Parris: I do an enormous amount of research. Apparently, that is one of the things about my writing that appeals to my audience.
Morgen: That’s great… and that they tell you that. What point of view do you find most to your liking: first person or third person? Have you ever tried second person?
Parris: While I have never tried second, I have used and continue to use both first and third person. Each POV has its merits.
Morgen: It certainly does. Do you write any poetry, non-fiction or short stories?
Parris: I still write occasional articles, but the longer five-hundred page stories whisper to my soul insistently, “Tell me!”
Morgen: 🙂 Do you have pieces of work that you think will never see light of day?
Parris: I have some pieces of work that should NEVER see the light of day.
Morgen: <laughs> Have you had any rejections? If so, how do you deal with them?
Parris: I cry incessantly, hysterically, for 48 hours, then dry up and go back to work.
Morgen: Oh dear. Let’s hope you don’t get too many. Do you enter competitions? Are there any you could recommend?
Parris: I have never entered any competitions; I would recommend new writers do this and, above all, attend conferences where they can rub shoulders not only with other writers but agents and editors, as well.
Morgen: Absolutely. I love conferences. I have a couple booked this year and am looking forward to going. I also volunteer at literary festivals; it’s great to see the events from the inside, and I still go to workshops – you never stop learning. Do you have an agent? Do you think they’re vital to an author’s success?
Parris: I’ve sold books with agents and without agents, and the jury is still out on that one, especially in the upheaval of the publishing / ebook industry that is occurring now.
Morgen: That’s really interesting… and an ideal topic for a guest blog. 🙂 How much of the marketing do you do for your published works or indeed for yourself as a ‘brand’?
Parris: I find I am doing more than I used to, if for no other reason than publishers are reluctant to commit promo funds right now to any but a very few big-name authors in their stables.
Morgen: Sad but true. It’s well-known that the big-name authors keep the publishers going in many cases. What’s your favourite / least favourite aspect of your writing life? Has anything surprised you?
Parris: The blank page is the least favourite aspect of my writing life. The favourite? The words, THE END. And as far as surprises. I’m glad I knew nothing about the writing business and what to expect, glad it all came as a surprise when I started out forty years ago, because, had I known how difficult the road is, I might not have attempted the journey.
Morgen: I bet you’re glad you persevered though. What advice would you give aspiring writers?
Parris: Joseph Campbell’s advice: Follow your bliss (but don’t give up your day job).
Morgen: Oops. I did last March, but I don’t regret it for a second. If you could invite three people from any era to dinner, who would you choose and what would you cook (or hide the takeaway containers)?
Parris: Socrates, Johnny Depp, and any of my family. As for what I would serve: Tootsie Rolls, Fudge, Brownies and for desert Double Dip Chocolate Sundae.
Morgen: Can I be a relative please? 🙂 Is there a word, phrase or quote you like?
Parris: The best is yet to be.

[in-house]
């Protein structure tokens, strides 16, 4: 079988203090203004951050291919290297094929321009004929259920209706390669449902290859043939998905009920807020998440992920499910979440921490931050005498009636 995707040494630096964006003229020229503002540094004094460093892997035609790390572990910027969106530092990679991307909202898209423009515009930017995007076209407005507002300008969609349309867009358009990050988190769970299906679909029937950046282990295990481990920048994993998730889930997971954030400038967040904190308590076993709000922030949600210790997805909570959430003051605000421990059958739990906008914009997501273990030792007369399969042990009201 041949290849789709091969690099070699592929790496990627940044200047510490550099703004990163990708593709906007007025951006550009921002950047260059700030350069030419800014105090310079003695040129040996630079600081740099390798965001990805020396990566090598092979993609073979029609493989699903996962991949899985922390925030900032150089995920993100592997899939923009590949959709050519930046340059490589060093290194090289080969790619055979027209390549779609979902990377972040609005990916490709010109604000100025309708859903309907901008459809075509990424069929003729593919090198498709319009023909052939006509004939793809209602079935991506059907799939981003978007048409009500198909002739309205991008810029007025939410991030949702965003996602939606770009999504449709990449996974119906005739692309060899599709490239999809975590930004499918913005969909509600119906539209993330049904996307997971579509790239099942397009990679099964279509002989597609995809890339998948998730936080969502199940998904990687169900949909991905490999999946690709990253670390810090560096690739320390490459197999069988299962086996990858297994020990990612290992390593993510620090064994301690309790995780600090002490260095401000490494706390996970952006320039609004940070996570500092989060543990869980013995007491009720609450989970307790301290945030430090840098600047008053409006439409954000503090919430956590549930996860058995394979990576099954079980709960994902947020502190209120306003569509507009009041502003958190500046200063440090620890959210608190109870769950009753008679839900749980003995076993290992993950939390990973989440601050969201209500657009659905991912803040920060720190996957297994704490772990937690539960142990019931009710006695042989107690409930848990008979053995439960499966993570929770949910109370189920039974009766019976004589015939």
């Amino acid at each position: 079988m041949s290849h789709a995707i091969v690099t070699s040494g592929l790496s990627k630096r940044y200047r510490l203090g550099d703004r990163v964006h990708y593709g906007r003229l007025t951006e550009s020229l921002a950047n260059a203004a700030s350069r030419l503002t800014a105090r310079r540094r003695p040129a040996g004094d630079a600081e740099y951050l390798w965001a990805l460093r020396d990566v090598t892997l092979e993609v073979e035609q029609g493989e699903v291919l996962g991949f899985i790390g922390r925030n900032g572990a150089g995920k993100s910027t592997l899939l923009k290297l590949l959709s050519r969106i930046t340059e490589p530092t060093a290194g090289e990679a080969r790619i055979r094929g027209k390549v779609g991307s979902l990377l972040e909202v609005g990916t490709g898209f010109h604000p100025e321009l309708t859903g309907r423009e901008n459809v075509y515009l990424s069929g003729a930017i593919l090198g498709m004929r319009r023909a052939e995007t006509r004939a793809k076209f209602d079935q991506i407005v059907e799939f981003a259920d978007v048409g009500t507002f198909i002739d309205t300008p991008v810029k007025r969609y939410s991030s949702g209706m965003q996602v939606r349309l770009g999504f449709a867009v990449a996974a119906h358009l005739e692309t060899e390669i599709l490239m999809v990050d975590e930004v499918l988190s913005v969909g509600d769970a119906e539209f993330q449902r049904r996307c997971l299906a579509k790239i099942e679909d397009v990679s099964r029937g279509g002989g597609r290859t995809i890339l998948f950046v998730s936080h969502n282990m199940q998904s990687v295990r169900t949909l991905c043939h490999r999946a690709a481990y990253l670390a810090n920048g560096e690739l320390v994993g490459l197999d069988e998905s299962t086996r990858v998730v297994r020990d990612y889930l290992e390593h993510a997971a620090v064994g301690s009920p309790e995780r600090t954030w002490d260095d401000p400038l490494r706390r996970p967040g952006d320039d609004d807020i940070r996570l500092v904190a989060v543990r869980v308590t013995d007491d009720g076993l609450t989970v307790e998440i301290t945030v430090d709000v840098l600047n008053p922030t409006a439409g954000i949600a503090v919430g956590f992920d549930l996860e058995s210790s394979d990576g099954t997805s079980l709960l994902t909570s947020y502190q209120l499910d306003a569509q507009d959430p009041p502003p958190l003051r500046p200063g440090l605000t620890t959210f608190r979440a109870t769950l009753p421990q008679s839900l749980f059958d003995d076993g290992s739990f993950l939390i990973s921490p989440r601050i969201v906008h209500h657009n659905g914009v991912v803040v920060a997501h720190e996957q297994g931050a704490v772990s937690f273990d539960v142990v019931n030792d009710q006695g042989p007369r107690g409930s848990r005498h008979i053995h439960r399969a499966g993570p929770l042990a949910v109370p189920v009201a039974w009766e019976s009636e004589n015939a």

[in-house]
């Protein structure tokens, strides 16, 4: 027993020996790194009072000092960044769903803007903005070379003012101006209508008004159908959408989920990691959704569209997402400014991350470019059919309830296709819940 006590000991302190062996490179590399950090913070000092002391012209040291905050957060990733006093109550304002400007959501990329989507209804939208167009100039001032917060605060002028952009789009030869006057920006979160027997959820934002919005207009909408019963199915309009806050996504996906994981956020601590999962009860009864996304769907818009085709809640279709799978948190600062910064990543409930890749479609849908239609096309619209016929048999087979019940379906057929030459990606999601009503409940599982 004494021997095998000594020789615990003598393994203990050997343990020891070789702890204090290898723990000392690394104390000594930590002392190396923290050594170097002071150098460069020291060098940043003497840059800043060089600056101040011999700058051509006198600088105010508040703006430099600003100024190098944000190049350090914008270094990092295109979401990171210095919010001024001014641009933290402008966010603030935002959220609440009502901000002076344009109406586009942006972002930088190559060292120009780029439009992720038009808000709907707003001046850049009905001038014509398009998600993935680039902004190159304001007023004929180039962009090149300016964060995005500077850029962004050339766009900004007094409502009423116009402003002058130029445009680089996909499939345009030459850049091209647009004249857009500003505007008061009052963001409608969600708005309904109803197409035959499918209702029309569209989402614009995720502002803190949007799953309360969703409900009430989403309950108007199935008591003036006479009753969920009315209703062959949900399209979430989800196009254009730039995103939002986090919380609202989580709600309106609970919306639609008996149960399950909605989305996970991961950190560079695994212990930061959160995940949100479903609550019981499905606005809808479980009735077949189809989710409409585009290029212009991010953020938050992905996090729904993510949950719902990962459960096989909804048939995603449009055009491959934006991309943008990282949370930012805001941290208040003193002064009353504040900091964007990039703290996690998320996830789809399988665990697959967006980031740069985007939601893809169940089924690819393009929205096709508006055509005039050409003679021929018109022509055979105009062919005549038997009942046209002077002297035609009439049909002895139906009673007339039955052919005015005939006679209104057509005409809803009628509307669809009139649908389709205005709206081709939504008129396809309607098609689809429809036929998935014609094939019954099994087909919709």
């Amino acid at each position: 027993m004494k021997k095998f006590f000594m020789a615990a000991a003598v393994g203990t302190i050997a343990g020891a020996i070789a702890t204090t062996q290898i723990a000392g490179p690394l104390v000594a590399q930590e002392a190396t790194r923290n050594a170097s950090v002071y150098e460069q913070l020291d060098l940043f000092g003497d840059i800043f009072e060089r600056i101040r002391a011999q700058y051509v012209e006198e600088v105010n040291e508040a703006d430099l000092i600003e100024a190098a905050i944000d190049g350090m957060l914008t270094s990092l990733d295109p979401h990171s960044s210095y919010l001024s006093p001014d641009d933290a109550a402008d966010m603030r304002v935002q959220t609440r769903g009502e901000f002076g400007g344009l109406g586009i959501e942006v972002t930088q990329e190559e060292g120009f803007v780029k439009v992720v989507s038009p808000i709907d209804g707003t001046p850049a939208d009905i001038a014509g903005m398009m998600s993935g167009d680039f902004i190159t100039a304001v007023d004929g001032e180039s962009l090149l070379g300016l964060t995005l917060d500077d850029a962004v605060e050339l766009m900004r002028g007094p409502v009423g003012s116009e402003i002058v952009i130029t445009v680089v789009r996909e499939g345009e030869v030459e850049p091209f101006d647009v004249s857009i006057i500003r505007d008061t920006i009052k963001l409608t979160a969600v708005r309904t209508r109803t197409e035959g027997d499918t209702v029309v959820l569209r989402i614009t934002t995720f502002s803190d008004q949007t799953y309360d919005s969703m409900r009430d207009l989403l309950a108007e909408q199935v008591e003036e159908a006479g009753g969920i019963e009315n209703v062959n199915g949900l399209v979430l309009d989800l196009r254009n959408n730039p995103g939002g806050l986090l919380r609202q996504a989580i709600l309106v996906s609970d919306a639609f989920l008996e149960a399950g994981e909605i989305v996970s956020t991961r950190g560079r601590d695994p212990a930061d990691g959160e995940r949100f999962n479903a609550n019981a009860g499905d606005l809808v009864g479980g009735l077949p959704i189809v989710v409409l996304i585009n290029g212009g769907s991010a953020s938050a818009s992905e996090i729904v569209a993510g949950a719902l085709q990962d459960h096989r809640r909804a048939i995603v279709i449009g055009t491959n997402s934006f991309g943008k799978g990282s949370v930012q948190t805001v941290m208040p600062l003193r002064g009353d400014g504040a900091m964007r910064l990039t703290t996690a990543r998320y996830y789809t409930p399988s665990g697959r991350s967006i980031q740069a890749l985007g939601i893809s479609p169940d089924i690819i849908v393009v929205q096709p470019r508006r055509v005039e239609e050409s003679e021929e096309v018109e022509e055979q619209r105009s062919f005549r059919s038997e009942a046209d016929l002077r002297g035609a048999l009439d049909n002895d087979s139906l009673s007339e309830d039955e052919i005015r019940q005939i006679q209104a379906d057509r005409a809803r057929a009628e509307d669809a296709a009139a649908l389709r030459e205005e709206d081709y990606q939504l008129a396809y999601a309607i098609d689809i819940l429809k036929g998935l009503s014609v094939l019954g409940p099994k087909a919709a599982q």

Morgen: I do think 2013 is going to be a good year. If you had to choose a single day from your past to re-live over and over, what day would it be and why?
Parris: The day I got divorced ~ because I knew the best was yet to be!
Morgen: Are you involved in anything else writing-related other than actual writing or marketing of your writing?
Parris: I volunteer to teach creative writing to grade school children and female inmates (both captive audiences).
Morgen: I love teaching people who want to be there. What do you do when you’re not writing?
Parris: Roller blading, yoga, gardening, and family and friends occupy my time when I’m not writing.
Morgen: Are there any writing-related websites and / or books that you find useful?
Parris: I strongly suggest Techniques of the Selling Writer by Dwight Swain and The Writers’ Journey by Chris Vogler.
Morgen: I have Chris’ book. It’s great. It’s intended for screenwriters but really it’s applicable to any writer. Are you on any forums or networking sites?
Parris: I am on Facebook (Parris’s Paradise), Twitter, Linkedin, and Goodreads. Then, I also blog on my website www.parrisaftonbonds.com.
Morgen: What do you think the future holds for a writer?
Parris: I think this is an extraordinary time to be a writer. It’s a new frontier, wide-open for those courageous enough to take risks.
Morgen: Absolutely. I think it’s really exciting. Where can we find out about you and your writing?
Parris: Of course at my website (www.parrisaftonbonds.com), Google, Romance Writers of America, Amazon.com, etc.
Morgen: Is there anything you’d like to ask me?
Parris: Yes, how do find time to do all that you do and not go crazy?
Morgen: <laughs> Sometimes I do go crazy because I’m on my computer FAR too often (from the minute I get up to the minute I go to bed, with some breaks in between, but not enough really). Having a dog to walk certainly helps but I think being crazy is no bad thing for being a writer. 🙂 Thank you, Parris.
I then invited Parris to include a synopsis of her latest book…
Turning conventional wisdom on its head, Washington socialite Alessandra O’Quinn and her lover, Indian shaman Manuel Mondragon, defy time and space and politics and families to come together in the sweeping canvas of the 1920’s New Mexico outpost of Taos. Can they defy Destiny to stay together?
This tempo molto largo historical follows Alessandra O’Quinn, who has been exiled to Taos to either recover from tuberculosis or die. Manuel Mandragon, battles for her health and her love. She in turn battles the Bureau of Indian affairs for the Taos Indians’ right to their sacred Blue Lake — and battles her father and her husband for her right to autonomy. Against this historical backdrop pass Mabel Dodge Luhan, Willa Cather, Dr. Carl Jung, Georgia O’Keeffe, and D.H. Lawrence, among other prominent personages of the day.
Parris Afton Bonds is the mother of five sons and the author of thirty-five published novels. She is the co-founder of and first vice president of Romance Writers of America.
Declared by ABC’s Nightline as one of the three-best-selling authors of romantic fiction, the award winning Parris Afton Bonds has been interviewed by such luminaries as Charlie Rose and featured in major newspapers and magazines as well as published in more than a dozen languages. She donates her time to teaching creative writing to both grade school children and female inmates.
The Parris Award was established in her name by the Southwest Writers Workshop to honor a published writer who has given outstandingly of time and talent to other writers. Prestigious recipients of the Parris Award include Tony Hillerman and the Pulitzer nominee Norman Zollinger.
The photograph of Parris is courtesy of Larry Fleming.